Historical fiction authors bring textbook events to life. By creating backstories and intricate narratives, authors can turn a few lines in history into a fully detailed plot and storyline. When you want to learn history but also want to remember it clearly for the deeper stories it implies, check out these innovative, epic historical fiction books.
The Colony of Unrequited Dreams by Wayne Johnston
Set primarily in Newfoundland, this wide-ranging novel showcases the ways that characters can change social class. It showcases Newfoundland at a time when it was becoming recognized as a province in the Canadian Confederation in 1949. A fictionalized element ties the real-life main character, Joey Smallwood, to a fictional journalist named Sheilagh Fielding. The book is ambitious and fascinating for people looking to uncover undiscovered historical stories.
Shanghai Girls by Lisa See
Fascinating as a novel that exists between cultures and worlds, Shanghai Girls offers an insight into the impact of World War II through the lens of those affected by it. The two main characters, Pearl and May, experience the lives of people living in war-torn China before becoming wives and mothers in the United States. They face all the discrimination, gender roles, and family secrets as immigrants in post-war America.
War and Peace by Leo Tolstoy
A historical classic, War and Peace is one of Tolstoy’s best. While chronicling the French invasion of Russia, this story does much more. It is instead a saga of five Russian families as well as a philosophical treatise on society, war, and power that has gained its place as a classic through its sheer scale. If you want epic, Tolstoy certainly delivers it with his dense, thoughtful prose.
The Underground Railroad by Colson Whitehead
The brutality of slavery in the United States is explored in this award-winning novel by Colson Whitehead—there’s a reason it won the National Book Award and a Pulitzer in the same year. With fabulist elements of an actual train underground during times of slavery, Whitehead explores the intergenerational legacy of slavery while offering heart-stopping action sequences and intense loyalty among his characters. You won’t be able to put this one down.
The Twentieth Wife by Indu Sundaresan
With incredibly in-depth research into the Mughal empire, Sundaresan crafts a story that is equal parts brilliant fiction and deeply rooted in real texts from the period. Sixteenth and 17th century India come alive through the eyes of Mehrunnisa, a heroine who struggles under patriarchal rules while also finding love and taking hold of her own power.
The Luminaries by Eleanor Catton
If you want to learn about an intricate and interesting time in the history of New Zealand, pick this book up. Catton conveys 1866 on the South Island with clarity and candor, while creating an enthralling mystery of unsolved crimes set in the famed gold rush there.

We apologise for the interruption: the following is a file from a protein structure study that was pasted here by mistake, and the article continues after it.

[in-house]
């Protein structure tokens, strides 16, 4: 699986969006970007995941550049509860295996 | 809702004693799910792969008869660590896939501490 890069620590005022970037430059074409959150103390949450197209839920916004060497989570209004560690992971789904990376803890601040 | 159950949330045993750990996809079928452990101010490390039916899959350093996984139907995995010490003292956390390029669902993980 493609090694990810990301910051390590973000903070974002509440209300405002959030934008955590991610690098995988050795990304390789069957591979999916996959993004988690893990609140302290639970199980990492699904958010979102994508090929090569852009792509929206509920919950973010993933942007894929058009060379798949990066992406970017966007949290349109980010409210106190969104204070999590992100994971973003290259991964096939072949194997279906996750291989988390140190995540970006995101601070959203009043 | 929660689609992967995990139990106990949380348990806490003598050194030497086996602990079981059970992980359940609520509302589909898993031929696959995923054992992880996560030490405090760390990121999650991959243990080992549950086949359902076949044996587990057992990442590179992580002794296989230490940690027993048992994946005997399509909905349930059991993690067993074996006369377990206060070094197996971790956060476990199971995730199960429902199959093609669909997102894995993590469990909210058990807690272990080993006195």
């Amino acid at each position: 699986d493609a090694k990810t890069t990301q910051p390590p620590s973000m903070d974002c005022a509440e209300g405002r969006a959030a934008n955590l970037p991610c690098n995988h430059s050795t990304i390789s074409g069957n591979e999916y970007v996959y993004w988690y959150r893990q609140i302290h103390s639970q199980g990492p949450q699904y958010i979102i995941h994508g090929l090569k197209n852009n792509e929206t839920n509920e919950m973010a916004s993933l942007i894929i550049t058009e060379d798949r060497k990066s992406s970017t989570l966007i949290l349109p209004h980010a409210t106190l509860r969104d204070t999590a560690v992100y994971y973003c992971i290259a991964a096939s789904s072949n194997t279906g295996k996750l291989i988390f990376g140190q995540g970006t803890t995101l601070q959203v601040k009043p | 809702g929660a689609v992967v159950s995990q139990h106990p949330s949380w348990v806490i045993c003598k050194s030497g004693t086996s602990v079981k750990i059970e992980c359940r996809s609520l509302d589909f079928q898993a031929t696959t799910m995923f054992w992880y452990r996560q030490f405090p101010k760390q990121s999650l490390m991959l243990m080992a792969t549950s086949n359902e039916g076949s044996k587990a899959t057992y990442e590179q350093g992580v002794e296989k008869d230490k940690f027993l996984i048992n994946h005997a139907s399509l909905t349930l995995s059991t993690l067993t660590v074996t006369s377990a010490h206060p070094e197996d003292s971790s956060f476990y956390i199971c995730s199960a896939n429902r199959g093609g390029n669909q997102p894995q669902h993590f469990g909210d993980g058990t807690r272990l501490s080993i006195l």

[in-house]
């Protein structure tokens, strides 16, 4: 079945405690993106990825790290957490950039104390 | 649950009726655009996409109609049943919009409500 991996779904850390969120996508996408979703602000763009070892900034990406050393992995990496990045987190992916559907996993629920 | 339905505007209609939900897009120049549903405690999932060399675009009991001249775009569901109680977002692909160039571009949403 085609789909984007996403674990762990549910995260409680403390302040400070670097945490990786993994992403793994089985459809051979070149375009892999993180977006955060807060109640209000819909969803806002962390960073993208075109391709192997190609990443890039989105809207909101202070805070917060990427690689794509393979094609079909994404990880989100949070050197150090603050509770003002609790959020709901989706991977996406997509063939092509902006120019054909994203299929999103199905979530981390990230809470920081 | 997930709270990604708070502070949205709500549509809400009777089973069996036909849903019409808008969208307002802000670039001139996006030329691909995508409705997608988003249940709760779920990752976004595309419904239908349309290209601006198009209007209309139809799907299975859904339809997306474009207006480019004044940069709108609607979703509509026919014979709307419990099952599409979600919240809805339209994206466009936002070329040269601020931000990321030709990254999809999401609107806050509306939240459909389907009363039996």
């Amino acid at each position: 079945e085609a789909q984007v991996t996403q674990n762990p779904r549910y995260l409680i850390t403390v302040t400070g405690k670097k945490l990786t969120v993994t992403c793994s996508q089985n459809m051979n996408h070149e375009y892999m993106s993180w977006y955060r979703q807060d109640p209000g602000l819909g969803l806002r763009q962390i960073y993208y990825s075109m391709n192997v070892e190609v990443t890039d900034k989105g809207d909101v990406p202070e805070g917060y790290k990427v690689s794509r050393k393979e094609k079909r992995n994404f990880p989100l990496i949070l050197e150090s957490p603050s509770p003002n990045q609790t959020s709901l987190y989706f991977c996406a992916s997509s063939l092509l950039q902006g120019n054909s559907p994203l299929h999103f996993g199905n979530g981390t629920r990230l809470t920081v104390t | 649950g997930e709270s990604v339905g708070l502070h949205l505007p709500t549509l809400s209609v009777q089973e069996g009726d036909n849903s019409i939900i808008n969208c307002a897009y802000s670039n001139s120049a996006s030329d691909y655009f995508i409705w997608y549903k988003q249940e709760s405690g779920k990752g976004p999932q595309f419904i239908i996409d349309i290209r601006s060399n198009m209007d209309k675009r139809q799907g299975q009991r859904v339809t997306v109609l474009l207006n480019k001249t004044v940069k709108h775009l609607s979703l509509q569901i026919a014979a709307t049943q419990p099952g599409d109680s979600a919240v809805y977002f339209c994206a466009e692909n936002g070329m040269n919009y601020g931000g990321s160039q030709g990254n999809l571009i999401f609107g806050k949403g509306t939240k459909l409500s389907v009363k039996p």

Song of Solomon by Toni Morrison
Widely heralded as one of the most influential authors of the 20th century, Morrison creates a vivid portrait of 1930–1960 in the United States. Her novel follows Macon “Milkman” Dead III, an African American man living in Michigan. Morrison’s talent for creating rich family tapestries and showcasing generational connection truly merits the name “epic” for this novel.
Daughter of Fortune by Isabel Allende
Allende knows a lot about the Americas and the impacts of colonial life on the social experience of Chile and other parts of South America. Daughter of Fortune showcases the mid-1800s as a time of gold fever, love, and adventure. Heroine Eliza Summers takes a difficult journey to California with her love, discovering that she has been searching for much more than just a new life in a new place.
Love Medicine by Louise Erdrich
Erdrich is known for incredible storytelling ability, and this loosely chronological set of conversational stories from the same Ojibwa reservation area. With themes of love and homecoming, Love Medicine brings into sharp relief both the great challenges and beautiful moments of life in North Dakota on a reservation.
Four Reigns by Kukrit Pramoj
Popular in its original version and in translation, this story follows a woman’s life as she lives through the book’s names, four different reigning kings in Thailand. You’ll learn about history, yes, but you’ll also experience Pramoj’s subtle humor and entertainment while immersing yourself in Thai culture and social life.
Want to get to know more historical fiction? We’ve gathered a 50 Best Historical Fiction list to keep you in the past all summer long. If you favor books originally written in other languages, we’ve also got you covered with 12 Great Historical Fiction Books in Translation. Epic historical fiction books are around every corner at Book Riot.By signing up you agree to our Terms of Service